Still somewhat catching up on all the awesome places we’ve been to recently: Einstein’s Workshop in Burlington. http://www.einsteinsworkshop.com. This is a space for older kids – definitely for over three year olds up to adults. They have all the construction toys you have ever heard of and then some. There is a laser cutter and 3D printing (which I’m personally drooling over). They do classes in everything and birthday parties.
Einstein’s Workshop is an amazing space for kids to explore the creative side of science, technology, engineering, and math (STEM). Our goal is to expose young children to fun and engaging STEM activities so that they remain interested and engaged in STEM subjects as they progress from elementary school through high school. In addition, we are working particularly hard to inspire both girls and boys by creating classes for electronic fabric art and through a lasercut dollhouse/model home construction and decoration class. We currently offer science project classes, programming classes (Lego NXT, Scratch, etc), engineering classes such as 2D and 3D CAD design, electronics and circuit project classes, 3D printer and laser cutter project classes, math classes, and more. We offer classes to kids from kindergarten through high school and beyond, including training for FLL and JrFLL coaches. Einstein’s Workshop also features a drop-in creative/maker space for kids, where kids can build with various construction toys such as Legos, K’Nex, Anchor Blocks, Kapla Blocks, and where qualified kids can access our CAD lab, electronics workstations, Arduino projects, 3D printers, and 80-watt laser cutter.
A quick list of children’s craft books I am into at the moment. Alex, who turned 4 in Dec, is definitely able get something out of these. Jen still makes blobs a lot – though she surprised me by daintily painting just the wings, eyes, and feather tufts on an owl mask the other day. I’m looking forward to spring – can ya tell?
We went to Imajine That about a month ago and we’re all itching to head back there. Both Alex and Jen had a great time, and I got to enjoy a loooong nap afterwards. Awesome. Imajine That is an indoor play space in Lawrence, about 25 minutes north from Stoneham. There is lots of free parking and a huge variety of things to do for the kids. There is a huge climbing structure, a play supermarket, a bouncy house, a music room, an art room, a train table (<3), a postoffice, a reading/writing center, a stage with lots of costumes and props, a pirate ship with sails, and a very nice infant/toddler space. Oh, and a huge pretend supermarket.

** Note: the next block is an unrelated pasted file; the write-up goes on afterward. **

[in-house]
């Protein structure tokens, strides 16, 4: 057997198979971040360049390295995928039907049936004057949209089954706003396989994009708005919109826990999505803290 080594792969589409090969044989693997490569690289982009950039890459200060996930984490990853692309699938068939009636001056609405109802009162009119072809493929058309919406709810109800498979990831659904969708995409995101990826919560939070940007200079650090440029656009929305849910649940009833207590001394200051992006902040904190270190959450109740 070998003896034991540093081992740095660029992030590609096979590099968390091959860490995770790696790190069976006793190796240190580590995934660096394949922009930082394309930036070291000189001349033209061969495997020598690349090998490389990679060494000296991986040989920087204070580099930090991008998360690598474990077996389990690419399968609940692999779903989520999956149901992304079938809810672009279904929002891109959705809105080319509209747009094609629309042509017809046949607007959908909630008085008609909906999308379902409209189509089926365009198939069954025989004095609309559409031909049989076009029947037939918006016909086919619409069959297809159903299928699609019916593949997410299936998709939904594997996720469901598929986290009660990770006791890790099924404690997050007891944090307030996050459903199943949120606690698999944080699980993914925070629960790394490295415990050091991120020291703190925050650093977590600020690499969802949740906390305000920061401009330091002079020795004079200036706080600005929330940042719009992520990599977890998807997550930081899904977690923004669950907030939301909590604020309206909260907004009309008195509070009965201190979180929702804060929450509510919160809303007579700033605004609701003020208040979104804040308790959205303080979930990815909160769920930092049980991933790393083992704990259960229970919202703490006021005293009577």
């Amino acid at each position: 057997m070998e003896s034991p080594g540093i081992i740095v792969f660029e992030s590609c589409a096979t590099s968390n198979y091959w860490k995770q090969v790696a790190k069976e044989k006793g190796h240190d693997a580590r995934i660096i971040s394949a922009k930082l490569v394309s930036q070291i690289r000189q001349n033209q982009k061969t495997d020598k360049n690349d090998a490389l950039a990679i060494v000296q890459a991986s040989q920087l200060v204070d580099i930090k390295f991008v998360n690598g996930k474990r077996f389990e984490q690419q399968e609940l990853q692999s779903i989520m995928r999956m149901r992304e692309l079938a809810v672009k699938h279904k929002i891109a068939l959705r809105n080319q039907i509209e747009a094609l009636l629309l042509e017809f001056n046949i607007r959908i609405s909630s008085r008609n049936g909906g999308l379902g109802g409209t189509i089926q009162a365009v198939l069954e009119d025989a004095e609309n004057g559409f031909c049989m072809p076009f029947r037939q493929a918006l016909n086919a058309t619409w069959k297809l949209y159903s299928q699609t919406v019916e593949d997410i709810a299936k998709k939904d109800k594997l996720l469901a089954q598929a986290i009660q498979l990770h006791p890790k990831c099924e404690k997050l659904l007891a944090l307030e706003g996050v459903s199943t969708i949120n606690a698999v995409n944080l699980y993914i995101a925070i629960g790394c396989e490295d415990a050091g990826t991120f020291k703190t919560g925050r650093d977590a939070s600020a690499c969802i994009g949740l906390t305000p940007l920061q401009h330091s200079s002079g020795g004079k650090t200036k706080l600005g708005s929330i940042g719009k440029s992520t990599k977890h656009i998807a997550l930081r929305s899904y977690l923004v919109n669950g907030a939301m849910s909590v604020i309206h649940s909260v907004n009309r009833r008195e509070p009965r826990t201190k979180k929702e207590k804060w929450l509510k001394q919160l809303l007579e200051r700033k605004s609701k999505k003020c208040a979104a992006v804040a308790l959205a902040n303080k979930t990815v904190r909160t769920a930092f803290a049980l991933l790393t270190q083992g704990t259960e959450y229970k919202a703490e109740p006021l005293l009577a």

I’ve never seen a place so lovingly put together. Is it odd that my favorite thing at this place are the columns wrapped and dressed up as trees? Anyhow, Alex’s favorite thing was the -um- everything. Jen liked the books. We even got to check out one of the events that are going on all the time. We made our own pizza
Make your very own pizza every Monday, Wednesday, and Friday at Imajine That! First, each child gets dressed in their chef hat and coat. Then, each child will make their very own kid sized cheese pizza with authentic ingedients provided by Salvatore’s. Cost: $5.00 per child. Price includes juice box and pizza making materials.
There are multiple events each day – everything from “Between the Lions” story time, face painting, and a “Peep and the Big Wide World” science workshops.
In partnership with WGBH, we have created the Peep and the Big Wide World Science Imajinators! Come explore everyday science concepts in a new and FUN way! Your child will love our exciting workshops which include: – “Bug hunt” – “Water Explorers” – “Color Mixers” – “The Air out There” – “Music Makers” – “Shadow Explorers” – “”Peep Feet” -” Animal Homes” And so much more! Admission to this event is FREE with admission to Imajine That!